2019-09-05 at 11:50 am #7661
According to Sāńkhya, how does God move matter or intervene in its course?
There is a verse in Brahma Samhita (5.35) which states, “He is present in His fullness in every one of the atoms that are scattered throughout the universe.” Since I first heard this nearly 3.5 decades ago, I had been naively picturing a tiny 4-armed Vishnu form (Supersoul) present in every atom, juggling the subatomic particles. But now I understand that the Supersoul is within each atom conceptually, just as the concept of ‘mammal’ is within the concept of ‘dog,’ which is within the concept of ‘German Shepard,’ which is inside a specific instance of a German Shepard.
This leaves me confused, however, on how God is conscious of every atom—not indirectly conscious like an emperor knowing of all parts of his empire but directly conscious like our feeling all the pains & pleasures of our bodies.
Also, how, if at all, does God (or demigods) manipulate matter if He’s only conceptually but not personally present within it? We manipulate matter macroscopically by directly interacting with it, such as in constructing a building.
Years ago, I read this article (http://www.backtogodhead.in/the-clockwork-universe-in-chaos-by-sadaputa-dasa-2/) wherein the author says the following:
“Deterministic chaos renders the laws of classical physics flexible instead of rigid and deterministic. So without producing measurable deviations from these laws, an unlimited intelligence with direct control over matter on a submicroscopic level could guide the course of events freely.
“We can speak of this submicroscopic level as the ‘unmanifest,’ since it involves phenomena we cannot directly perceive or measure. In the classical models we are considering here, the unmanifest is the domain of immeasurably small changes in the position and velocity of particles. In other physical models (including quantum mechanical systems) one can also speak of an unmanifest level involving extremely small changes in the state of a system.
“Our proposed change in the laws of physics is simply this: on the manifest, or measurable, level, leave the laws as they are, but at the unmanifest, or unmeasurable, level, allow for intelligently directed changes.”
How does God (or perhaps how does He not) “intelligently direct changes” on a submicroscopic level so that He can “guide the course of events freely” (divine intervention)?
2019-09-05 at 2:10 pm #7662
This is a very old determinism vs. free will debate. I have devoted an entire book entitled Moral Materialism to this question. Therein I described a simple example by which we can understand this problem. Consider a drama whose script has been written; the roles of all the characters have been defined, as have their dialogues and actions. However, the actors have not yet been selected. The drama is in one sense purely deterministic because the events of the drama are fixed by the script. And yet, the drama is purely free will because which actor participates in which role is not predecided. To make this analogy work, we have to distinguish between roles and actors.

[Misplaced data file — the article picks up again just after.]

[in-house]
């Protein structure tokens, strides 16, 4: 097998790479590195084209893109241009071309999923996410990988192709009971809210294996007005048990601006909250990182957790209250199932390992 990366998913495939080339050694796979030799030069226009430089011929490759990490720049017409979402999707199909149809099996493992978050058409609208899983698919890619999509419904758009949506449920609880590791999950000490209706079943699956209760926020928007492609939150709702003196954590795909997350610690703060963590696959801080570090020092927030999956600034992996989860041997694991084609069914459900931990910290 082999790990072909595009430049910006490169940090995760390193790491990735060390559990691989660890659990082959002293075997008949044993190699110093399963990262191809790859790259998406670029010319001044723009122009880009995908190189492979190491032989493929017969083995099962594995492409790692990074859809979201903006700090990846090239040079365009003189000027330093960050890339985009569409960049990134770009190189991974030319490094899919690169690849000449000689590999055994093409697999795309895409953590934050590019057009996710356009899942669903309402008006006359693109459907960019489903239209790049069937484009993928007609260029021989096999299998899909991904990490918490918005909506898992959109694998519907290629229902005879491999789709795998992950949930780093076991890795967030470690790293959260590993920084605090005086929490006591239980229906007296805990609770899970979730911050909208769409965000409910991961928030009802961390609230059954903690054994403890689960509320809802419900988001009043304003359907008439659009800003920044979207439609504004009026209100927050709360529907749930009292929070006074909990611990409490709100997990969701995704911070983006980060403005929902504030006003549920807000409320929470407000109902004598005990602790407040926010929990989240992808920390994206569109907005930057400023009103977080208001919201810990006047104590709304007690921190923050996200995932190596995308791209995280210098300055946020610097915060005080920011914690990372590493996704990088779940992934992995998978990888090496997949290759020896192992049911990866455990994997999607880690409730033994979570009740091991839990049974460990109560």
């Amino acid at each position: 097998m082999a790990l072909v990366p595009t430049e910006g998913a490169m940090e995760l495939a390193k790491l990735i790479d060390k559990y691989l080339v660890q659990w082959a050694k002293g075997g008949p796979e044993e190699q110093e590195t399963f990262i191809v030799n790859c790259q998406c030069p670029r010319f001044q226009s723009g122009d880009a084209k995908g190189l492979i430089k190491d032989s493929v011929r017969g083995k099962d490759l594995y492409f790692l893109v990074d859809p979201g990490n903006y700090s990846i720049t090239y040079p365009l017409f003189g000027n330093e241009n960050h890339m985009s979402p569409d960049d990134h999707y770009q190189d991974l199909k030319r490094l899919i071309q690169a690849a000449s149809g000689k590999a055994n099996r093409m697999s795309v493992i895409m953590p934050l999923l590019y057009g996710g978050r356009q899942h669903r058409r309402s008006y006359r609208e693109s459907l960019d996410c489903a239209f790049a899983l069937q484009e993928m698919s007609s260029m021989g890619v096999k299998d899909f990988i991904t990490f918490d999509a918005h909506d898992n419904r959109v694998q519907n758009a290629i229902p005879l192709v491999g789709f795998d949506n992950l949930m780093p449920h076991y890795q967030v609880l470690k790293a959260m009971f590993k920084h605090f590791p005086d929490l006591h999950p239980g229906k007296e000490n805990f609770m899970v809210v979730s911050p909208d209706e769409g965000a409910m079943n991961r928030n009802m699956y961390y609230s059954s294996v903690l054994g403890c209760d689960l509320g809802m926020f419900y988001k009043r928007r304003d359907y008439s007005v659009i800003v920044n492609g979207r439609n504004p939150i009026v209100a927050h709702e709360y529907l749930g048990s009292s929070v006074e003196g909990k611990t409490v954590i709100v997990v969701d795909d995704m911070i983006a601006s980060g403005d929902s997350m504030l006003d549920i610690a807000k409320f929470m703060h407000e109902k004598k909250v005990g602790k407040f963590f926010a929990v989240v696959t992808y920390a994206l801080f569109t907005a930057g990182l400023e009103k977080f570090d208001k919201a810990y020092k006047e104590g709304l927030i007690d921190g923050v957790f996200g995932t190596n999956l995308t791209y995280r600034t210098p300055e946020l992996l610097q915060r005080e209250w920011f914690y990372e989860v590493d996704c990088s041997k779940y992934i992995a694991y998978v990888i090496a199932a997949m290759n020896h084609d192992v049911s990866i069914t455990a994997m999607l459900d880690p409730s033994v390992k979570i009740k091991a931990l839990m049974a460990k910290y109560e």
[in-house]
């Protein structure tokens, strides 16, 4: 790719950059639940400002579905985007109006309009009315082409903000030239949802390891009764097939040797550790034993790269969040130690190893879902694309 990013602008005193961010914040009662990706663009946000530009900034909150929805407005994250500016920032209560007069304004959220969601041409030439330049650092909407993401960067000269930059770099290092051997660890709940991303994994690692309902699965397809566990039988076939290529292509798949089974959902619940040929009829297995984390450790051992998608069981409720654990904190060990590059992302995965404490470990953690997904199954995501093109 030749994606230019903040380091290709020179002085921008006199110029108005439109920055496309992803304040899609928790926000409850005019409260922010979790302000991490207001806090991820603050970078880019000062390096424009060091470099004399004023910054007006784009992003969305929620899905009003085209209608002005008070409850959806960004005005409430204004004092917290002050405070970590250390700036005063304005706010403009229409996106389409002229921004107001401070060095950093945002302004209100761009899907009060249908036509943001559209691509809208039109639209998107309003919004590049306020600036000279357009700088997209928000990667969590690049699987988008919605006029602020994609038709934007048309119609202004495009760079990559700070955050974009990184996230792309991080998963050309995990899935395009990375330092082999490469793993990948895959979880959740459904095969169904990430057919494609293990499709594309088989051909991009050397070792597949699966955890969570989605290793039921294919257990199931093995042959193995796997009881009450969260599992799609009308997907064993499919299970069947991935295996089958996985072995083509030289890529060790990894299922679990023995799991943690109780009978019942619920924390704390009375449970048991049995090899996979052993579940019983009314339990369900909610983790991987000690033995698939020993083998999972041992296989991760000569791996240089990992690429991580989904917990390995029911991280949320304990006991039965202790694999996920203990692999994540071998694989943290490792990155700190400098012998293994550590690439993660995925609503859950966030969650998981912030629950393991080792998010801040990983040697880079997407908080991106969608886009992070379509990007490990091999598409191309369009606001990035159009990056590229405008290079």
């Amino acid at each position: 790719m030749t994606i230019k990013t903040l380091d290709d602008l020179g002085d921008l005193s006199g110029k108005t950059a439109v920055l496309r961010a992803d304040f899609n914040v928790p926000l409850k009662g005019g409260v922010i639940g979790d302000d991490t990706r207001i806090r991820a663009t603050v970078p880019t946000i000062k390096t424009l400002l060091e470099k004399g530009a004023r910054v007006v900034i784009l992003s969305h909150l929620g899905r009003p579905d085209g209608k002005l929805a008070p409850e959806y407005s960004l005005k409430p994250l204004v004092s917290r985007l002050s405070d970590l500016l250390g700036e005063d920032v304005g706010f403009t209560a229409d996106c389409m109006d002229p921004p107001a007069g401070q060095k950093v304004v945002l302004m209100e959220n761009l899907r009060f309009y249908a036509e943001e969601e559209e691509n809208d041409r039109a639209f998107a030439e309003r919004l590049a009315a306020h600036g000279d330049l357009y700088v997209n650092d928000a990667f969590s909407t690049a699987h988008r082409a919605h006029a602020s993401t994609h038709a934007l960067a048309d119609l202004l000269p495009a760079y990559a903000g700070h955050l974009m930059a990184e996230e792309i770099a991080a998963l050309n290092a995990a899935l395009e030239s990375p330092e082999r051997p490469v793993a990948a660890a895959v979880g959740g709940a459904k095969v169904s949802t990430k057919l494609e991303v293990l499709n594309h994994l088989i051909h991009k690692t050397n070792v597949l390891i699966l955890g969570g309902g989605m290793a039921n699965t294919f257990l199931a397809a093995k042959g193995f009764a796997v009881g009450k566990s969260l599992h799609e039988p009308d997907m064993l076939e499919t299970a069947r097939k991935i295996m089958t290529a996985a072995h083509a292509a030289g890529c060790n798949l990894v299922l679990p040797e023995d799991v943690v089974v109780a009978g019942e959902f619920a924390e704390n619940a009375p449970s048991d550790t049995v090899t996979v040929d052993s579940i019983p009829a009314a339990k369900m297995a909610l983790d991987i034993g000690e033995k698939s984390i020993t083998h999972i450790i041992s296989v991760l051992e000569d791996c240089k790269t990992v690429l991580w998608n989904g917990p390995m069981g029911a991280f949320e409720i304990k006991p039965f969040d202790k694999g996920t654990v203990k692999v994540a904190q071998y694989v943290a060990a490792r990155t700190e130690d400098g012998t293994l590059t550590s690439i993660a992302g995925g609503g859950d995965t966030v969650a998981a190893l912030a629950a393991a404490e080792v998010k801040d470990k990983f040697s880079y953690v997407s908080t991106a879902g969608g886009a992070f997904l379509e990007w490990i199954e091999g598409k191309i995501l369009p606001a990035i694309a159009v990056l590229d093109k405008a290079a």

In classical physics, this distinction is not made. There are just actors, and no roles. The laws determine the actors, and hence there is no free will. However, classical physics works deterministically only in a specific case called elastic dynamics in which particles retain their identity. That means, particle don’t merge and split. This is how billiard balls collide; the balls don’t merge and split, and the resulting dynamics is elastic. If these balls were made of soft clay, and their collisons resulted in two balls joining into a single lump, or they split into three or more balls, then all bets are off. Remember that in classical physics, each particle is governed by the same law–represented by an equation. If the number of particles change, so do the number of equations to be solved. So, the indeterminism arises because we don’t know how many equations we need to solve. I call this the ‘matter distribution’ problem, where you can divide some number of balls into an unknown number of balls, and the result is indeterministic. The point is that classical physics — even within deterministic laws — fails in its determinism.
Now, this leads us to a three-fold distinction. There are particles, which are like actors in a drama. If the number of roles expand, then the number of actors increases. But actors are different from roles — each actor can play a different role. Then each particle can have a different mass due to exchange of matter during an interaction, and this matter is different from the particle since the same particle can have a different mass. Therefore, we need three categories — (1) a particle, (2) a material property like mass, and (3) a role in which the particle+mass act.
The soul is the particle. The body and mind are the material properties. And the role is our relations to other bodies and minds. If I don’t play a role, then someone else will. So, what will happen in the universe is fixed by the script. But who will do what is not fixed in advance.
So, the problem of free will vs. determinism has a solution if we separate the particle from material property from the role. This is the solution I describe in Moral Materialism.